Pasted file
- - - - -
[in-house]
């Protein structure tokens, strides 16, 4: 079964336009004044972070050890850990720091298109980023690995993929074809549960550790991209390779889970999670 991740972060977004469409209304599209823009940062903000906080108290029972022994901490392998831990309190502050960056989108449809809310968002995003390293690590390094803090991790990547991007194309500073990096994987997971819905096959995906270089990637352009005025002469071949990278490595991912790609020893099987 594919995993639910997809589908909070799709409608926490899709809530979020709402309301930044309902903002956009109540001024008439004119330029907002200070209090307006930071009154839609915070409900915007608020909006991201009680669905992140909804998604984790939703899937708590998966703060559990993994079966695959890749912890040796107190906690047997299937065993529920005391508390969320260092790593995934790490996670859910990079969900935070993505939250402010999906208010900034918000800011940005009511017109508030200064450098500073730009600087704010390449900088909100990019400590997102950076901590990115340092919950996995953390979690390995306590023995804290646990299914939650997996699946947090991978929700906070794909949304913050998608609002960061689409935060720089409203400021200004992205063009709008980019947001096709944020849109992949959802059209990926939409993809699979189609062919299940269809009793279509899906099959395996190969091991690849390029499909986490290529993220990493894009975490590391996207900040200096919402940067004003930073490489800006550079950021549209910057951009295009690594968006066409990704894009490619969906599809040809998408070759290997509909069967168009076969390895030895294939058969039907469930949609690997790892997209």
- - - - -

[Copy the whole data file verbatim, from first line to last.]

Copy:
[in-house]
């Protein structure tokens, strides 16, 4: 079964336009004044972070050890850990720091298109980023690995993929074809549960550790991209390779889970999670 991740972060977004469409209304599209823009940062903000906080108290029972022994901490392998831990309190502050960056989108449809809310968002995003390293690590390094803090991790990547991007194309500073990096994987997971819905096959995906270089990637352009005025002469071949990278490595991912790609020893099987 594919995993639910997809589908909070799709409608926490899709809530979020709402309301930044309902903002956009109540001024008439004119330029907002200070209090307006930071009154839609915070409900915007608020909006991201009680669905992140909804998604984790939703899937708590998966703060559990993994079966695959890749912890040796107190906690047997299937065993529920005391508390969320260092790593995934790490996670859910990079969900935070993505939250402010999906208010900034918000800011940005009511017109508030200064450098500073730009600087704010390449900088909100990019400590997102950076901590990115340092919950996995953390979690390995306590023995804290646990299914939650997996699946947090991978929700906070794909949304913050998608609002960061689409935060720089409203400021200004992205063009709008980019947001096709944020849109992949959802059209990926939409993809699979189609062919299940269809009793279509899906099959395996190969091991690849390029499909986490290529993220990493894009975490590391996207900040200096919402940067004003930073490489800006550079950021549209910057951009295009690594968006066409990704894009490619969906599809040809998408070759290997509909069967168009076969390895030895294939058969039907469930949609690997790892997209």